FIG. 1 is a logic diagram illustrating a receiver circuit in accordance with the present invention.
FIG. 2 is a logic diagram illustrating a pulse width timer circuit utilizable in the FIG. I receiver circuit.
FIG. 3 is schematic diagram illustrating an embodiment of the FIG. 2 pulse width timer circuit.
Although the present invention is described below with reference to specific requirements of the 10Base-T Ethernet standard, it should be evident that these requirements are merely for illustrative purposes and are not intended to limit the scope or application of the invention.
FIG. 1 shows a receiver circuit 10 that forms a bandpass filter that is based on four pulse width timer/integrators 16, 18, 26 and 28. The illustrated circuit 10 filters out signals that are not within a defined frequency range (less than a minimum frequency of 2.5 MHz and more than a maximum frequency of 15 MHz) The circuit 10 accepts data only if it is at least 1.5 cycles long. If a positive pulse greater than a selected maximum pulse width (e.g., 200 ns in the FIG. 1 embodiment) is encountered, then reception activity is terminated.
The receiver circuit 10 includes an input comparator 12 that receives an incoming differential data signal from the two lines of a twisted pair cable 14 at its non-inverting (+) and inverting (-) inputs. If the difference in signal level between the differential inputs of the comparator 12 exceeds the positive threshold of comparator 12, then comparator 12 provides a positive output pulse PPULSE to pulse width timer 16. If the difference in signal level between the differential inputs is less than the negative threshold of comparator 12, then comparator 12 provides a negative output pulse NPULSE to pulse width timer 18.
Thus, when incoming data is being received by comparator 12, comparator 12 generates either a positive output pulse PULSE or a negative output pulse NPULSE. Timer 16 and timer 18 monitor positive output pulse PULSE and negative output pulse NPULSE, respectively, to determine whether the pulse width of the output pulses PPULSE and NPULSE are longer than a preselected minimum pulse width, e.g. 33.33 ns in FIG. 1 (or symbol period T>66.66 ns for frequency<15MHz).
The outputs of the two pulse width timers 16 and 18 are both provided to each of three logic gates: OR gate 20, AND gate 22 and AND gate 24. The output of OR gate 20 drives pulse width timer 26. The output of AND gate 22 drives pulse width timer 28. The output of AND gate 24 sets latch 30 which, in turn, sets latch 32 via a multiplexor that includes NAND gates 34 and 36 and OR gate 38. The data output of latch 32 sets output latch 40, which controls data reception.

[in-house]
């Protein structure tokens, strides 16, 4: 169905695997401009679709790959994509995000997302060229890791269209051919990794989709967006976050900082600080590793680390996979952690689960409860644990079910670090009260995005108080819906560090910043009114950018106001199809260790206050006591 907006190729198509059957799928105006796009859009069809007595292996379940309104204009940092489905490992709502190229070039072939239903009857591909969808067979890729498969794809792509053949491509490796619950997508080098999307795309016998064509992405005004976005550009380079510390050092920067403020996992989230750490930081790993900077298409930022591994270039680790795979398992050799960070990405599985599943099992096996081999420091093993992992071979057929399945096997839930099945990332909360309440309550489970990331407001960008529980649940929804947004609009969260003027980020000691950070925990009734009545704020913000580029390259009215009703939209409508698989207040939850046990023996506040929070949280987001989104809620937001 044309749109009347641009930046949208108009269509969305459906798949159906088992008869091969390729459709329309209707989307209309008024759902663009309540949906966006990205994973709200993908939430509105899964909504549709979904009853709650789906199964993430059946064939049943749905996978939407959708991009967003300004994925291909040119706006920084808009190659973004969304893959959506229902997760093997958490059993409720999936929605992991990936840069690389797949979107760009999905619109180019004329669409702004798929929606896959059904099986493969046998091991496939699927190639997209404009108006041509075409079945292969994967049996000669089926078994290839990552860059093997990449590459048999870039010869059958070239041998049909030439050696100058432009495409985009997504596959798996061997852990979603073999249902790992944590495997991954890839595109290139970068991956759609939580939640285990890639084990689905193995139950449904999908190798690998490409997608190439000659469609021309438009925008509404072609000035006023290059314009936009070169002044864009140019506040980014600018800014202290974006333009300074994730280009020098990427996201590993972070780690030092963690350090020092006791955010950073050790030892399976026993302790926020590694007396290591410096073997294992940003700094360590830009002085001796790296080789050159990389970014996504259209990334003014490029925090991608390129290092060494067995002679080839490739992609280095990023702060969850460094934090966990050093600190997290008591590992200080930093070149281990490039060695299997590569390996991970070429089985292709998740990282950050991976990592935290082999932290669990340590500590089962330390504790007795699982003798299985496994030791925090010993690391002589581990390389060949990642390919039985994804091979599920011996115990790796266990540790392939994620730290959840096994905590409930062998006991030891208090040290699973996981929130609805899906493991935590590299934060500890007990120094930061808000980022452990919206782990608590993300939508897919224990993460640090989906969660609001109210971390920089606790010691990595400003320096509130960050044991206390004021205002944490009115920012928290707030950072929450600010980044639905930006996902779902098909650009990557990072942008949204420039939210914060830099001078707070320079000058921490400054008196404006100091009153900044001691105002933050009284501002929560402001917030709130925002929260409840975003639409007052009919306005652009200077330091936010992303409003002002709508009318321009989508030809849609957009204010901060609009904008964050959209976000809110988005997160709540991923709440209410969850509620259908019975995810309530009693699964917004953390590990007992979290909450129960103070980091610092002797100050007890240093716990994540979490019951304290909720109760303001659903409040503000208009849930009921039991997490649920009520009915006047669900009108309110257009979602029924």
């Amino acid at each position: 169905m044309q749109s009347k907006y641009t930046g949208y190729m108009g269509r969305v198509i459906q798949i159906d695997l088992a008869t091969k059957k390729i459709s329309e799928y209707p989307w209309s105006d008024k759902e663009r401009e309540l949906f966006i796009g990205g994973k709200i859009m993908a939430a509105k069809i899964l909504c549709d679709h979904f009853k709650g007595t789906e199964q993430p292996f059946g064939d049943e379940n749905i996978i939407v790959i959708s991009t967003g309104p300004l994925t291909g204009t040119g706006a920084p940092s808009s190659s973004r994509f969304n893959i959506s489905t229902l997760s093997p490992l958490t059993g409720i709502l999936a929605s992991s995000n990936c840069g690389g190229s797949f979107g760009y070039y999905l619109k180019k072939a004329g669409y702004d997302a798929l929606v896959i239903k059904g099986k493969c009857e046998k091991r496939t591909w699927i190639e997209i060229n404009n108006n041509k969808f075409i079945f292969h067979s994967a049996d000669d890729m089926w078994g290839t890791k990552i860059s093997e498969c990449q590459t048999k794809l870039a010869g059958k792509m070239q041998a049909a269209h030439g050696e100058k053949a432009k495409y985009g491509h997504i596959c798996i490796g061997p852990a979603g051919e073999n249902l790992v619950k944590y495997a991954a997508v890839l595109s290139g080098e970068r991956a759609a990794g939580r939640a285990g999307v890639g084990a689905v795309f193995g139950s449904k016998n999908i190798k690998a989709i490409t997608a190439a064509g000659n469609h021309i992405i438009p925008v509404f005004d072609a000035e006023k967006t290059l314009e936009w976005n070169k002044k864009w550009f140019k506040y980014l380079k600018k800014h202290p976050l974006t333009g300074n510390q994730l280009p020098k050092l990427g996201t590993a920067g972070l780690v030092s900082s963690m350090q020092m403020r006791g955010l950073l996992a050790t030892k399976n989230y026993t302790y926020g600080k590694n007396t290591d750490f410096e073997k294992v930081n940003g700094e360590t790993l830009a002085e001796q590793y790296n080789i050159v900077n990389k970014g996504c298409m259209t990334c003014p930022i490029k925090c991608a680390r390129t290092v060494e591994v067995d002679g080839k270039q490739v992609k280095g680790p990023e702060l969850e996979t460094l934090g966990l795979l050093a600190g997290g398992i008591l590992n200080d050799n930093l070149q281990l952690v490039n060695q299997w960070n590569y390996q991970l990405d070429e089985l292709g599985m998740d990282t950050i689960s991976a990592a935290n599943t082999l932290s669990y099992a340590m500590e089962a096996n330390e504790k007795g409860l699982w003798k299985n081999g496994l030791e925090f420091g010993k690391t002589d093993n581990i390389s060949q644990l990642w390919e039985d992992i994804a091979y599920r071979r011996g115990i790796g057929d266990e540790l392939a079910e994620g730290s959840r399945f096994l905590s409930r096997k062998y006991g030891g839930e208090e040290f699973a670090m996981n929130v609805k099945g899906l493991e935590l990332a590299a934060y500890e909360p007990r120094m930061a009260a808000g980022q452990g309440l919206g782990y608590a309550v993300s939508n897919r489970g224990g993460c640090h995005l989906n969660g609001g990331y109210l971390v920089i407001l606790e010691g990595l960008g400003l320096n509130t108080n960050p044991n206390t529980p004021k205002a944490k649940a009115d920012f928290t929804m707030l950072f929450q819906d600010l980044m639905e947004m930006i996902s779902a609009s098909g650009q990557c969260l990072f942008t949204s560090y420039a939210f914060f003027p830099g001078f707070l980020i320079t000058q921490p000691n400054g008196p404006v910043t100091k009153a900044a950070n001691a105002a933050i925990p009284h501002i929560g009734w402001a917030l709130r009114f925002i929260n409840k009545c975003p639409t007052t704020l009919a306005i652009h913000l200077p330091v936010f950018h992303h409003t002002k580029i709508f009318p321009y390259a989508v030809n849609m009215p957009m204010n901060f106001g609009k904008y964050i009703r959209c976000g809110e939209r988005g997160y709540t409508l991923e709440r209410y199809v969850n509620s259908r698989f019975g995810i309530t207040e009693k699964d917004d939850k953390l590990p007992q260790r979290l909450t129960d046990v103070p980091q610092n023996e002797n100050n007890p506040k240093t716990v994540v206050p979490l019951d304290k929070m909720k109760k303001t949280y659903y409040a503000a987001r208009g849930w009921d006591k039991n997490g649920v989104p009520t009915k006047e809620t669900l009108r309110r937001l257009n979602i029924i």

The circuit 10 is reset by the output of AND gate 42 which is driven by the outputs of timers 26 and 28 and by the output of latch 40.
Together, timer 16 and timer 18 form a low pass filter having a 15 MHz cut-off point.
Whenever either a positive output pulse PPULSE or a negative output pulse NPULSE is received having a pulse width greater than 33 ns, OR gate 20 initiates timer 26 to determine whether the pulse width is less than 200 ns. When a second pulse is received, which must be of opposite polarity from the first pulse, AND gate 22 initiates timer 28 to determine whether its pulse width is less than 200 ns. Together, timer 26 and timer 28 form a high pass filter having a cut-off frequency greater than 2.5 MHz.
In the embodiment of the invention shown in FIG. 1, detection of the second received pulse stops timer 26 and initiates timer 28; detection of the third pulse, which must be of opposite polarity to that of the second pulse, stops timer 28. Those skilled in the art will appreciate that a number of timing mechanisms could be used to achieve the desired result. For example, the period of the input signal could be used to stop timers 26 and 28. Utilizing this approach, detection of the first pulse starts timer 26. Detection of the second pulse starts timer 28; timer 26 continues to run. Detection of the third pulse, which must be of opposite polarity to that of the second pulse, and, thus, indicative of the occurrence of a full signal cycle, stops both timer 28 and timer 26, as indicated by dashed line 29 in FIG. 1.
AND gate 24 detects the first arriving positive pulse and responds by setting latch 30. If a negative pulse arrives first, then latch 30 remains in the reset state.
Together, AND gate 24 and latch 30 "remember" the polarity of the first pulse so that only a third pulse having the same polarity as the first pulse passes through the 2:1 multiplexor formed by AND gates 34 and 36 and OR gate 38 to set latch 32.
Latch 32 is always in the reset state unless at least two pulses (i.e. one full cycle) are detected. Latch 32 is set by the third pulse.
As stated above, the output of latch 32 sets output latch 40, which generates a receive data output signal which enables data reception.
Latch 40 is reset when timer 44 identifies a positive End-of-Packet, i.e., a positive pulse PPULSE >200 ns, thereby terminating data reception.